If you’re thinking about quitting your job, congratulations! Merito Group has opportunities that can transform your career. This is a big decision and can be a difficult one to make. However, once you have decided to leave, your employer may try to convince you to stay. This is where things can get tricky.
It’s fair to say we have all been love-bombed before, but few consider that any kind of relationship is susceptible to this emotional tactic. As a valuable employee, your employer will not want to lose you, like how your last boyfriend/ girlfriend made promises amid the breakup, your employer might try to do the same. So, we’ll call this, “corporate love-bombing.”
Promise Of A Raise
We can compare this point to something we’re all familiar with, “I promise I’ll change, and I promise I’ll start helping you around the house more.”
One of the most common tactics employers use to keep employees from quitting is the promise of a raise. They might say something like, “If you stay, we’ll give you a big raise in six months.” This might sound tempting but be wary of this promise. If your employer really valued your work and wanted to keep you, they would have given you a raise already, just like your ex would have done the dishwasher and laundry if they had intended to make a change.
If you do decide to stay based on the promise of a raise, make sure you get it in writing. Ask for a written agreement that specifies the amount of the raise, when it will be given, and any other relevant details. This will help ensure that your employer follows through on their promise.
Big Plans For You
Another tactic employers use to keep employees from quitting is telling them they have big plans for their future. They might say something like, “We see a lot of potential in you and have big plans for your future here.” This can be flattering and make you feel valued, but it’s important to remember why you wanted to leave in the first place. If you were unhappy with your job or felt undervalued, hearing about big plans satisfies the need for recognition. It’s a human instinct to want validation and appreciation for what we do but ask yourself why it took you saying you were leaving to get that recognition.
It’s important to remember why you started looking for a new position. Before putting in your two weeks or letter of resignation, write down the pros and cons of staying at your old job.
If your employer does have specific plans for your future, again, ask them to put them in writing. Ask for a job description and any other relevant details. This will help you evaluate whether the plans are something you want to be a part of.
Have you ever been in a relationship where you felt guilty about leaving? The “savior” complex is a common people-pleasing trait.
We think “I can help him get over his issues”, or “if she would just let me do this for her then she would be happy”. These “fixers” in romantic relationships are commonly victims of guilt-trapping, and this extends into a professional setting.
“We’re counting on you. If you leave, we’ll be in a tough spot.” This can be difficult to hear, especially if you’re someone who values loyalty. However, it’s important to remember that you don’t owe your employer anything beyond what is in your contract. Never decide, in business, or life based on guilt. It’s okay to be “selfish” when thinking about your future, career, and general happiness.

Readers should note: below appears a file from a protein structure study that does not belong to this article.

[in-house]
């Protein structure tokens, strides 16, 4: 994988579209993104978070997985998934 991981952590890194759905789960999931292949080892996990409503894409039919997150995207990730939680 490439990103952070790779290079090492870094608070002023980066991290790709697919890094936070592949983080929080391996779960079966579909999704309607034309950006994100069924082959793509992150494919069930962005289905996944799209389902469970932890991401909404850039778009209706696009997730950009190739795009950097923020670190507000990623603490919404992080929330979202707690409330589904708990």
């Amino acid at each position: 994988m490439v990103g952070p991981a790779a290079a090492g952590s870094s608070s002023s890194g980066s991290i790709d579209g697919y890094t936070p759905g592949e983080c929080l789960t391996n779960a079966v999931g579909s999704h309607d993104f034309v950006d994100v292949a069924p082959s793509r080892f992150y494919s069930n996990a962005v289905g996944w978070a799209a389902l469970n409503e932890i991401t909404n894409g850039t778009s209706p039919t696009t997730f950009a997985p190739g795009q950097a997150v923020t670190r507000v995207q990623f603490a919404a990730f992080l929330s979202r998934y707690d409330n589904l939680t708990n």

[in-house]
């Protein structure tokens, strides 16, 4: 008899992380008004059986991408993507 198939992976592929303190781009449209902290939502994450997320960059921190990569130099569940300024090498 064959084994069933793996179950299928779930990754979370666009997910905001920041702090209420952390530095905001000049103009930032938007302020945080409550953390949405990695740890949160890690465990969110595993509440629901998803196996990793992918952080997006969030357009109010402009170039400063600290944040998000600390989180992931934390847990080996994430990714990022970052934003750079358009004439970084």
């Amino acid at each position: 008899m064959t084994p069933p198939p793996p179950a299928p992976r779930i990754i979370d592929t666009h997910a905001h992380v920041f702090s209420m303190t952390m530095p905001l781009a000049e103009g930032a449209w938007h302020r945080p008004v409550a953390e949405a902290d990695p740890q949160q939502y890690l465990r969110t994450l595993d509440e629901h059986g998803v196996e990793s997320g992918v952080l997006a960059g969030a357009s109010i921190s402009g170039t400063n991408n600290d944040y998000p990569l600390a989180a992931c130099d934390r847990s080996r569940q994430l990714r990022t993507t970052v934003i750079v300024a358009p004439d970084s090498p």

We spend a third of our lives working or an average of 90,000 hours. Choose your hours wisely. You should enjoy what you do, and if your job is a source of disruption, it is a positive thing to look for other opportunities.
If you do feel guilty about leaving, remember that you are not alone. Many people feel guilty about leaving a job, even if it’s for the best. Focus on why you wanted to leave in the first place and remember that you’re making the best decision for yourself. People-pleasers are going to struggle with this the most. Those more likely to fall into this trap should prepare by writing their pros and cons and speaking to friends and family about their decision before submitting their resignation letter.
Those with a guilt complex are also susceptible to over-explaining to minimize feelings of betrayal or rebuttal from their employer.
When you decide to quit your job, you do not have to explain your reasons in detail. It’s often best to keep it simple. You might say, “I’ve decided to move on to a new opportunity.” This is enough to convey your decision without going into too much detail.
If you do want to explain your reasons, keep it brief and to the point. Avoid getting into a lengthy conversation about why you are leaving.
If you’re quitting your job, be prepared for some pushback. Remember why you wanted to leave in the first place and focus on making the best decision for yourself. If you decide to stay based on future promises or plans, get everything in writing. And when you do quit, keep it simple and professional. Refer to a letter or resignation example to guide you through the process. Remember to put yourself first. Make your decision for your benefit, not your employer’s.